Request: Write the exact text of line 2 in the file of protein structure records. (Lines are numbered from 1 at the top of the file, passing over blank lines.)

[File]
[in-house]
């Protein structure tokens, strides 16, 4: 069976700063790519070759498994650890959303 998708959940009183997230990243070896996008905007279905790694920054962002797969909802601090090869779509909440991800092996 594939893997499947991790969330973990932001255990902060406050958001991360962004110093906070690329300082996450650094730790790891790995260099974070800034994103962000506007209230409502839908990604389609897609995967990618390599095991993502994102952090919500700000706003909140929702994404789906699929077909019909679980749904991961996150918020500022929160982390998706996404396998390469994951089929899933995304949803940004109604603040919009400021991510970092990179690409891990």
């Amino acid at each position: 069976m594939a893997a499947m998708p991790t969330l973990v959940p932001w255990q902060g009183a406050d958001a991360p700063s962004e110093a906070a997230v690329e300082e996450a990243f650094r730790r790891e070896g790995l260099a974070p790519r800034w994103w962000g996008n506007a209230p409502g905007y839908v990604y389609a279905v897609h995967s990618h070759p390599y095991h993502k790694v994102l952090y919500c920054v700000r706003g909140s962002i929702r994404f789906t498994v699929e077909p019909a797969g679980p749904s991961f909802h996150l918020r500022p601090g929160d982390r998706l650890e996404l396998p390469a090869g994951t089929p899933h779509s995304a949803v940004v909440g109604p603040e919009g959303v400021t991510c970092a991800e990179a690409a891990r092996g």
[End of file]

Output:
């Protein structure tokens, strides 16, 4: 069976700063790519070759498994650890959303 998708959940009183997230990243070896996008905007279905790694920054962002797969909802601090090869779509909440991800092996 594939893997499947991790969330973990932001255990902060406050958001991360962004110093906070690329300082996450650094730790790891790995260099974070800034994103962000506007209230409502839908990604389609897609995967990618390599095991993502994102952090919500700000706003909140929702994404789906699929077909019909679980749904991961996150918020500022929160982390998706996404396998390469994951089929899933995304949803940004109604603040919009400021991510970092990179690409891990």